Centuries-old requirement ends as solicitors awarded senior counsel titles for first time
Legal services law abolished stipulation that only barristers could be senior counsels
It is understood over 60 solicitors applied to be considered for the title of Senior Counsel, of which 17 were chosen.
The first group of solicitors to be granted the title of “senior counsel” has been announced, following Cabinet approval.
For centuries only barristers could be awarded the title, which means they are called to the “inner bar” and are permitted to charge higher fees.
Under legal reforms introduced by the Legal Services Regulatory Authority Act 2015 and approved by cabinet on Tuesday, solicitors can now be made senior counsels. However they will remain solicitors.
A committee chaired by the Chief Justice makes recommendations to the Government on who should receive such “patents of precedence”.
The title recognises particular competence and expertise in lawyers. It is not yet clear how the senior counsel title will affect the earning ability of solicitors who receive it.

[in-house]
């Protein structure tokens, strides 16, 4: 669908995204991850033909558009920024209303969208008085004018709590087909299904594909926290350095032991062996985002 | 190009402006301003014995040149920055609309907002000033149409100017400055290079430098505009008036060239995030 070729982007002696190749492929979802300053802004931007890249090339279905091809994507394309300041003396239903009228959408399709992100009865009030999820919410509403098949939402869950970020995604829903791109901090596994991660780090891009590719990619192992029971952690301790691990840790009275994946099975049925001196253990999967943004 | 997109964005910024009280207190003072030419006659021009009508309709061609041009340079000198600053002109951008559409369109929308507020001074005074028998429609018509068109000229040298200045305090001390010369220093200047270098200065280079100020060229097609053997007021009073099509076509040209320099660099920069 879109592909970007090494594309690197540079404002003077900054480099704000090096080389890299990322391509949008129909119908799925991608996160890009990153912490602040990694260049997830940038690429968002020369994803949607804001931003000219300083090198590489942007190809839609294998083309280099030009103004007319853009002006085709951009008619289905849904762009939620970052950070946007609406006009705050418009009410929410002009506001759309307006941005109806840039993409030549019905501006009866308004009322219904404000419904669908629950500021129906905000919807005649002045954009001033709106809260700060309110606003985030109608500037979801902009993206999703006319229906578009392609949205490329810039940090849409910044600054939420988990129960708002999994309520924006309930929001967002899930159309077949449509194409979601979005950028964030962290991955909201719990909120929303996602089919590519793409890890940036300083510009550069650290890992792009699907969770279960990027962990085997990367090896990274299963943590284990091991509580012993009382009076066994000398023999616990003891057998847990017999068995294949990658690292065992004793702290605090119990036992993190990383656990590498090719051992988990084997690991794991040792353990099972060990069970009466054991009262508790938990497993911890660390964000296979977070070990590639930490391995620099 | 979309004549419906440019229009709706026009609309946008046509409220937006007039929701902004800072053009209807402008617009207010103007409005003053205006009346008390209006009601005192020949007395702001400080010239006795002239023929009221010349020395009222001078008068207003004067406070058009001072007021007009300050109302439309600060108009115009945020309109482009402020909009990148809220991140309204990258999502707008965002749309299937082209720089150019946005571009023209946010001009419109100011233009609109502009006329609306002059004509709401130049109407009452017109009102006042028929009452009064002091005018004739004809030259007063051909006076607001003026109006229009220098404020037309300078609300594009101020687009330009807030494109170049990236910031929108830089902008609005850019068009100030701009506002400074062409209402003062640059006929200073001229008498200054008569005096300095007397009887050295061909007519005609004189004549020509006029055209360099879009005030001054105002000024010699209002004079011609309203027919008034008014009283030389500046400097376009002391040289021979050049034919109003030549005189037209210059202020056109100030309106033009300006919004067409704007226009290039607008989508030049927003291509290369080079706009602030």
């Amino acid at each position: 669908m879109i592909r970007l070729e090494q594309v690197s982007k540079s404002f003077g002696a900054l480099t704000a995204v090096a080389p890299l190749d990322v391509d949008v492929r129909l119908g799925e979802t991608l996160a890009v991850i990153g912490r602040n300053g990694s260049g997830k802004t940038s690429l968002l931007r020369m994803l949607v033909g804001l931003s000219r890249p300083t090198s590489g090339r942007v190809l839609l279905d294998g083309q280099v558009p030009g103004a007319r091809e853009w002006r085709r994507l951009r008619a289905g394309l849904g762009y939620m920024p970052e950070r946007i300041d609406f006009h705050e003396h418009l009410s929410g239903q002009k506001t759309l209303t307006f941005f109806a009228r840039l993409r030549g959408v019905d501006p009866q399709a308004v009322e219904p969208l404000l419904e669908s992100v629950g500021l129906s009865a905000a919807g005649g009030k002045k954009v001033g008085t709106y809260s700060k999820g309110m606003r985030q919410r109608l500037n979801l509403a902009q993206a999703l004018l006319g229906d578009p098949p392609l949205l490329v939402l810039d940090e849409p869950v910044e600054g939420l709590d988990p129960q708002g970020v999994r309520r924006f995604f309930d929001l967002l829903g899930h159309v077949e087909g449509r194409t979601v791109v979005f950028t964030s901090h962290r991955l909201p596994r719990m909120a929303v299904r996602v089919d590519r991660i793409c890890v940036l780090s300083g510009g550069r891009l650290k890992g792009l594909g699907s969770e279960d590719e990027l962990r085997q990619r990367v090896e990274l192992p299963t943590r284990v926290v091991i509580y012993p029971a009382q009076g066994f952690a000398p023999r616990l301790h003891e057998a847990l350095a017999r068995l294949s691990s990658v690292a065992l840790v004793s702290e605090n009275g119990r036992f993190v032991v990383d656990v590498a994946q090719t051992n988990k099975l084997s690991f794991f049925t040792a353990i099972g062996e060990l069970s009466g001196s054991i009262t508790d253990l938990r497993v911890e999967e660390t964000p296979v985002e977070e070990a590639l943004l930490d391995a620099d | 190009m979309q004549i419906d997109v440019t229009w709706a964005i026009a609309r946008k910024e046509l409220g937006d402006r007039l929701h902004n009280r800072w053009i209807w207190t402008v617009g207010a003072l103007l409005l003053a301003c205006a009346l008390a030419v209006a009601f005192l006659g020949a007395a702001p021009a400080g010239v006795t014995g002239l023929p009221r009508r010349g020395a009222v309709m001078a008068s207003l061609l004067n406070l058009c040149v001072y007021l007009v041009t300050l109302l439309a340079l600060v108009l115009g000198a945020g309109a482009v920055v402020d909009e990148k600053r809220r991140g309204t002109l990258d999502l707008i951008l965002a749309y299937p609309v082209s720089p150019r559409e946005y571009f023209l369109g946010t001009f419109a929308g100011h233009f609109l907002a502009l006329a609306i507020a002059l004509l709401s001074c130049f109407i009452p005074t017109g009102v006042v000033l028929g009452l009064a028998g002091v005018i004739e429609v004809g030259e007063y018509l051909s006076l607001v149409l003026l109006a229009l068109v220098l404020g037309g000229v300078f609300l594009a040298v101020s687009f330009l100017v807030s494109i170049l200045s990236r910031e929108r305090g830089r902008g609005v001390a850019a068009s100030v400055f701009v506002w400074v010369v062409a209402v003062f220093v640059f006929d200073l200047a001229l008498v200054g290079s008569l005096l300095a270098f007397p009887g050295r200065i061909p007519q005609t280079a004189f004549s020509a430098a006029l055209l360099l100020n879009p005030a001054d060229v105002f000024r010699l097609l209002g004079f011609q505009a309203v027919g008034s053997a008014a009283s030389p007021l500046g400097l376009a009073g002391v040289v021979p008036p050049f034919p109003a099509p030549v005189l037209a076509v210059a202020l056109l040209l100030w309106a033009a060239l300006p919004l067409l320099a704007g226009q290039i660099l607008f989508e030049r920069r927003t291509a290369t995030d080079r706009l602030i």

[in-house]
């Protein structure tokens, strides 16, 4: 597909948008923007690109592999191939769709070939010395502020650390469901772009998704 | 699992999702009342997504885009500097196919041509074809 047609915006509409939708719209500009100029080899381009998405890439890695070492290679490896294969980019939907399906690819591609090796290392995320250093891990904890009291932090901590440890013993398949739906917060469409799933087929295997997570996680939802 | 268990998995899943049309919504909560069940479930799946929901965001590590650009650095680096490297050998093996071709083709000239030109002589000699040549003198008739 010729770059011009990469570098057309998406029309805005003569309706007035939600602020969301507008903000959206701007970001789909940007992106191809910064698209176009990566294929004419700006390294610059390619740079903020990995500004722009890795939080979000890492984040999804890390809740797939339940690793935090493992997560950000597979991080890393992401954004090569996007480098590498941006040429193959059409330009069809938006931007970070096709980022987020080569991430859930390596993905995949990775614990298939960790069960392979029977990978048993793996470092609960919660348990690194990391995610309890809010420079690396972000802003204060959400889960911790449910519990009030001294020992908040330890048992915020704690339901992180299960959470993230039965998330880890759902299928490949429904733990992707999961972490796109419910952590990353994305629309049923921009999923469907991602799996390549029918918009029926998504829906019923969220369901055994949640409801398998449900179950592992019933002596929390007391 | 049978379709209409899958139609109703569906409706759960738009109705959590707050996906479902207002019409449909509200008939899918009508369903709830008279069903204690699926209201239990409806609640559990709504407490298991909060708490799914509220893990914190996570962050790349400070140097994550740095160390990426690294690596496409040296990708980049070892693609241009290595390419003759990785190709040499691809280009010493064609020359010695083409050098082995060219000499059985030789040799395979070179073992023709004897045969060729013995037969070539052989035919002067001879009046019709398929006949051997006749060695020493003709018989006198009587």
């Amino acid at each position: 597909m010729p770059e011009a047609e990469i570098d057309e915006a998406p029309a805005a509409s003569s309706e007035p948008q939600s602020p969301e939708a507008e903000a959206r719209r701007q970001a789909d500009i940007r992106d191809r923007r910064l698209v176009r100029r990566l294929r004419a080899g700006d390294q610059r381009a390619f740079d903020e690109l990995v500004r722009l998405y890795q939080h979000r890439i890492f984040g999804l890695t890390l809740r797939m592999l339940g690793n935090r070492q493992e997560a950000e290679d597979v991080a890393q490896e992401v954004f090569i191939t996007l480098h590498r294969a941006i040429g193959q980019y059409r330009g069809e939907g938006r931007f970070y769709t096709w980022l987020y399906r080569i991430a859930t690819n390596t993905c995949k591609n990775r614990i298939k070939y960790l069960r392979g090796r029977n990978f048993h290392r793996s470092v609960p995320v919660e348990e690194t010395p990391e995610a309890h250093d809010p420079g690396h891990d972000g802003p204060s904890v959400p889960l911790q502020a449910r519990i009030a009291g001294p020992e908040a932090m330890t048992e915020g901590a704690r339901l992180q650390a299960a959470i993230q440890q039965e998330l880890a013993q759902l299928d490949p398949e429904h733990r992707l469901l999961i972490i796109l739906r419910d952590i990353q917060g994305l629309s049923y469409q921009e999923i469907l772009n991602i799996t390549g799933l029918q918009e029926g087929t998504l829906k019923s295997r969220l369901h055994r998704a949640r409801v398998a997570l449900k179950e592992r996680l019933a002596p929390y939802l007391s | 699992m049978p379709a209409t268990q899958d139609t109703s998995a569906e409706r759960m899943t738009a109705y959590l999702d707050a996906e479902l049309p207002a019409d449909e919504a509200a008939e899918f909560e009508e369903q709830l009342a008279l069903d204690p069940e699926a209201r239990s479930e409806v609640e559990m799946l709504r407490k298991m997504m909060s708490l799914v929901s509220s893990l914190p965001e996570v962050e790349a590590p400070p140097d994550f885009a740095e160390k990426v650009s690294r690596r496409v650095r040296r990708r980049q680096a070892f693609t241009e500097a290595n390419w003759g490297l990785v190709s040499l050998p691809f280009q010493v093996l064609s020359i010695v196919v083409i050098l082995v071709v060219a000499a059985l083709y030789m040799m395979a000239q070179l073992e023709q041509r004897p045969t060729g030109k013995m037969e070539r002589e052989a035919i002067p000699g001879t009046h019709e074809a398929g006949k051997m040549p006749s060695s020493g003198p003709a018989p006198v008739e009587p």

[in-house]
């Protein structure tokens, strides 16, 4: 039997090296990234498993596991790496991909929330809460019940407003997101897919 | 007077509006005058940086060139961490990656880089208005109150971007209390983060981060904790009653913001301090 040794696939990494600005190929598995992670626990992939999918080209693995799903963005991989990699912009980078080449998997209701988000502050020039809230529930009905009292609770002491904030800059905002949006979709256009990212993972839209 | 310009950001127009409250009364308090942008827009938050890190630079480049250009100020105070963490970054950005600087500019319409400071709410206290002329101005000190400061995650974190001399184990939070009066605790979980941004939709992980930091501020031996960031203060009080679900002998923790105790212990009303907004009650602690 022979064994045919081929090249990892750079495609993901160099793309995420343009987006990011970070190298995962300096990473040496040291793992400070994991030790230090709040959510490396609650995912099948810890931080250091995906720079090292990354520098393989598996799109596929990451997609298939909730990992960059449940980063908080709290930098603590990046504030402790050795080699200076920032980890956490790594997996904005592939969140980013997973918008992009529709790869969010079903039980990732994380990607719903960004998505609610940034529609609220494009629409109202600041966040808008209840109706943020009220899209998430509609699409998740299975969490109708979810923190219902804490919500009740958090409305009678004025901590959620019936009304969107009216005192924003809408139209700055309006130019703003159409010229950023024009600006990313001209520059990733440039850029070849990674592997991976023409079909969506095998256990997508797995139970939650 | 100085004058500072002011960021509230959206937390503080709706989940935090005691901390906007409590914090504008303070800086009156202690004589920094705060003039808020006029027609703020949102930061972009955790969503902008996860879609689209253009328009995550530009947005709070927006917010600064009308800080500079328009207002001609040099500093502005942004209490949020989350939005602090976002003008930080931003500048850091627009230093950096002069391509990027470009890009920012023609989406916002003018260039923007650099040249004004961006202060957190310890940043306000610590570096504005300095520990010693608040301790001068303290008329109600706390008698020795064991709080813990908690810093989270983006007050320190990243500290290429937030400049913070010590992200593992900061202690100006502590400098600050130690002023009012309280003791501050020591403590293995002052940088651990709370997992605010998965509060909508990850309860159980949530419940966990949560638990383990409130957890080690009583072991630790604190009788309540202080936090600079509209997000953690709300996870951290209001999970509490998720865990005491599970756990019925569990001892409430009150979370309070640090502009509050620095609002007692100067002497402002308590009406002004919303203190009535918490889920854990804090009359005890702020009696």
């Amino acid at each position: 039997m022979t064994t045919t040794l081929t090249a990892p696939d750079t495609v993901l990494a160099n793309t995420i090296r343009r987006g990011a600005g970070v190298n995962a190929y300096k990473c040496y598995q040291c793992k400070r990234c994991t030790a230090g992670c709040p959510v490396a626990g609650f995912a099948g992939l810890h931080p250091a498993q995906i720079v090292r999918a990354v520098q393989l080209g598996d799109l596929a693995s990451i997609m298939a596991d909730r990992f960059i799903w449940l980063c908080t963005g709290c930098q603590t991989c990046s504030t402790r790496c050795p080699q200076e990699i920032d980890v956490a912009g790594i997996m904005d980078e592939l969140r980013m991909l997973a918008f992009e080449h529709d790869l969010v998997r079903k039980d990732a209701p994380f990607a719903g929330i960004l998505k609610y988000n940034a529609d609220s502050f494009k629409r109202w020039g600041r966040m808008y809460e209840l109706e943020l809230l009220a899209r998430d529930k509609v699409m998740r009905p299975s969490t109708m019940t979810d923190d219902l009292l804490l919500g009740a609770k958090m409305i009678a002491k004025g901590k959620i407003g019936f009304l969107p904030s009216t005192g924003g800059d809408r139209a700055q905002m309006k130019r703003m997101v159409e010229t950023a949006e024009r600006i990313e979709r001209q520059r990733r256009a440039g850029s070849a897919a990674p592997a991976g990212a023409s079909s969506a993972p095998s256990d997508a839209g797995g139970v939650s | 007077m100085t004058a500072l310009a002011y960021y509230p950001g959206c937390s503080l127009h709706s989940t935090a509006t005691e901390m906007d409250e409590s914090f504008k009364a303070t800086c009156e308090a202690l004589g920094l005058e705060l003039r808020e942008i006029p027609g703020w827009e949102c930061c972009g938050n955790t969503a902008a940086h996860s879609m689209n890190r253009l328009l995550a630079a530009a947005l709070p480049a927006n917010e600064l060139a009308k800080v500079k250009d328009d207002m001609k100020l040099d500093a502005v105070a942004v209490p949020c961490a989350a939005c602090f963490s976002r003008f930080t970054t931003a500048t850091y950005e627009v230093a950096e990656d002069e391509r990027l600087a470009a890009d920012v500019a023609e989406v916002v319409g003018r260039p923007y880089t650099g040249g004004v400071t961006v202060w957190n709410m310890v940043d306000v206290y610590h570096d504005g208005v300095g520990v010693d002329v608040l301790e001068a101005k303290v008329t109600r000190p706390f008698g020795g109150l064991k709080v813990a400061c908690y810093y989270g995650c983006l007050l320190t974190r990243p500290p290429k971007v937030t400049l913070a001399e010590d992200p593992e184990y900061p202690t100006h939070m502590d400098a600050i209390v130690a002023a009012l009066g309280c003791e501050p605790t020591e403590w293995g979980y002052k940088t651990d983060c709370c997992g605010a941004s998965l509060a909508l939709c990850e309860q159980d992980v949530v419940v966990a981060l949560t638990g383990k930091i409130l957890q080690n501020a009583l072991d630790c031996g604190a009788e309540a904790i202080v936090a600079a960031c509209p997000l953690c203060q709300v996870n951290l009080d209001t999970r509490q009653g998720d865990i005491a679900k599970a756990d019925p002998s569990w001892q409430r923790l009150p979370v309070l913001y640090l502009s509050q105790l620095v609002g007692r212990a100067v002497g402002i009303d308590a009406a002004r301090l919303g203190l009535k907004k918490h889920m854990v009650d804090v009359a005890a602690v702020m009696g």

It is understood over 60 solicitors applied to be considered for the title, of which 17 were chosen.
“I am delighted that the contributions and services of the solicitors’ profession are recognised and valued on par with our barrister colleagues,” said Law Society President Michele O’Boyle.
“It is in the public interest that there is competition and choice. I hope and expect many more solicitors who possess the necessary skills, knowledge and experience will apply in the coming years. This is particularly so in circumstances where solicitors are central to the functioning of the courts system and the administration of justice.”
In addition to the 17 solicitors, 20 barristers were also made senior counsel on Wednesday.